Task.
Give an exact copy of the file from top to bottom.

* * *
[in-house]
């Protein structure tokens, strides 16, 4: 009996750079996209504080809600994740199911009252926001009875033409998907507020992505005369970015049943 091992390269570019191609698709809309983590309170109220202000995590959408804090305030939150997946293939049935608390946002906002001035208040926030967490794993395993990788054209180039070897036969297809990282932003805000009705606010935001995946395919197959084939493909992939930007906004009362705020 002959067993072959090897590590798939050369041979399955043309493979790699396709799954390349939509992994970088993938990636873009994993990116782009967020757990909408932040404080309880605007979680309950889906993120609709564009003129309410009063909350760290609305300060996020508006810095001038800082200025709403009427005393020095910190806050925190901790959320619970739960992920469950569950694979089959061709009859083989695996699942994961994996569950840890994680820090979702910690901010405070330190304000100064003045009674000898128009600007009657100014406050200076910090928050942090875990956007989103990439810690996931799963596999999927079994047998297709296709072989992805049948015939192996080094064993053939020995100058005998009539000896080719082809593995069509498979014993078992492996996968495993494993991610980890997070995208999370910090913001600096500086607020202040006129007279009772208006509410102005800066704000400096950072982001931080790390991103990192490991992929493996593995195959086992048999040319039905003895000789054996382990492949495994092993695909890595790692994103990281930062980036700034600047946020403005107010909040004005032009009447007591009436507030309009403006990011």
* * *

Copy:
[in-house]
């Protein structure tokens, strides 16, 4: 009996750079996209504080809600994740199911009252926001009875033409998907507020992505005369970015049943 091992390269570019191609698709809309983590309170109220202000995590959408804090305030939150997946293939049935608390946002906002001035208040926030967490794993395993990788054209180039070897036969297809990282932003805000009705606010935001995946395919197959084939493909992939930007906004009362705020 002959067993072959090897590590798939050369041979399955043309493979790699396709799954390349939509992994970088993938990636873009994993990116782009967020757990909408932040404080309880605007979680309950889906993120609709564009003129309410009063909350760290609305300060996020508006810095001038800082200025709403009427005393020095910190806050925190901790959320619970739960992920469950569950694979089959061709009859083989695996699942994961994996569950840890994680820090979702910690901010405070330190304000100064003045009674000898128009600007009657100014406050200076910090928050942090875990956007989103990439810690996931799963596999999927079994047998297709296709072989992805049948015939192996080094064993053939020995100058005998009539000896080719082809593995069509498979014993078992492996996968495993494993991610980890997070995208999370910090913001600096500086607020202040006129007279009772208006509410102005800066704000400096950072982001931080790390991103990192490991992929493996593995195959086992048999040319039905003895000789054996382990492949495994092993695909890595790692994103990281930062980036700034600047946020403005107010909040004005032009009447007591009436507030309009403006990011």